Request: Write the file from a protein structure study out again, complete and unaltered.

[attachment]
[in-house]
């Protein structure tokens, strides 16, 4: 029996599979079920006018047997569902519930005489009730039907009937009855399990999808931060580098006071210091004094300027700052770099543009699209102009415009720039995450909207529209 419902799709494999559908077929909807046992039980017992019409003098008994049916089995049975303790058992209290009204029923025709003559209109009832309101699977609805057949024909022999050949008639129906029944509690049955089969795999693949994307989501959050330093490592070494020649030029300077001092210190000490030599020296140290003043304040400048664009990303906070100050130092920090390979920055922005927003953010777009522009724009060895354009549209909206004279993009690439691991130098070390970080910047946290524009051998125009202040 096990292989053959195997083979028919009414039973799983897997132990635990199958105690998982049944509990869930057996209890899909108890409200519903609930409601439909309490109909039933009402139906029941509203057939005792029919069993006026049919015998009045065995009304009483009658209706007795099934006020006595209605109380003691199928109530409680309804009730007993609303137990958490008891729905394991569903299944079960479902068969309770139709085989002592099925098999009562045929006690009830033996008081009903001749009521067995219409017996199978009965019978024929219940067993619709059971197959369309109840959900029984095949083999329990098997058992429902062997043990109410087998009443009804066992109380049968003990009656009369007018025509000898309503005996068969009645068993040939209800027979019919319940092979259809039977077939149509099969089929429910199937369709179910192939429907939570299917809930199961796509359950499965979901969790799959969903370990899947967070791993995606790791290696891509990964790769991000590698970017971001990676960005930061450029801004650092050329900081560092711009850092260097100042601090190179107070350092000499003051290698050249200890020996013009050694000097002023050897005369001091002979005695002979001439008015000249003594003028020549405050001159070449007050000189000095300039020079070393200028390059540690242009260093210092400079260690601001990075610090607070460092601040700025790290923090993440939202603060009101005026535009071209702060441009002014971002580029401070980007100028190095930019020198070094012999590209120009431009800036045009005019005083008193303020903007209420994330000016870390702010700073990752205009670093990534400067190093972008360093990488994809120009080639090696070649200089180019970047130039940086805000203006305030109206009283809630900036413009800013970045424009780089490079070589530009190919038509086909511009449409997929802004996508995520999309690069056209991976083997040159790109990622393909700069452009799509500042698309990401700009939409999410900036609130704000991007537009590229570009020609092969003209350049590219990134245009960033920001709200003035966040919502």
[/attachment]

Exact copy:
[in-house]
């Protein structure tokens, strides 16, 4: 029996599979079920006018047997569902519930005489009730039907009937009855399990999808931060580098006071210091004094300027700052770099543009699209102009415009720039995450909207529209 419902799709494999559908077929909807046992039980017992019409003098008994049916089995049975303790058992209290009204029923025709003559209109009832309101699977609805057949024909022999050949008639129906029944509690049955089969795999693949994307989501959050330093490592070494020649030029300077001092210190000490030599020296140290003043304040400048664009990303906070100050130092920090390979920055922005927003953010777009522009724009060895354009549209909206004279993009690439691991130098070390970080910047946290524009051998125009202040 096990292989053959195997083979028919009414039973799983897997132990635990199958105690998982049944509990869930057996209890899909108890409200519903609930409601439909309490109909039933009402139906029941509203057939005792029919069993006026049919015998009045065995009304009483009658209706007795099934006020006595209605109380003691199928109530409680309804009730007993609303137990958490008891729905394991569903299944079960479902068969309770139709085989002592099925098999009562045929006690009830033996008081009903001749009521067995219409017996199978009965019978024929219940067993619709059971197959369309109840959900029984095949083999329990098997058992429902062997043990109410087998009443009804066992109380049968003990009656009369007018025509000898309503005996068969009645068993040939209800027979019919319940092979259809039977077939149509099969089929429910199937369709179910192939429907939570299917809930199961796509359950499965979901969790799959969903370990899947967070791993995606790791290696891509990964790769991000590698970017971001990676960005930061450029801004650092050329900081560092711009850092260097100042601090190179107070350092000499003051290698050249200890020996013009050694000097002023050897005369001091002979005695002979001439008015000249003594003028020549405050001159070449007050000189000095300039020079070393200028390059540690242009260093210092400079260690601001990075610090607070460092601040700025790290923090993440939202603060009101005026535009071209702060441009002014971002580029401070980007100028190095930019020198070094012999590209120009431009800036045009005019005083008193303020903007209420994330000016870390702010700073990752205009670093990534400067190093972008360093990488994809120009080639090696070649200089180019970047130039940086805000203006305030109206009283809630900036413009800013970045424009780089490079070589530009190919038509086909511009449409997929802004996508995520999309690069056209991976083997040159790109990622393909700069452009799509500042698309990401700009939409999410900036609130704000991007537009590229570009020609092969003209350049590219990134245009960033920001709200003035966040919502």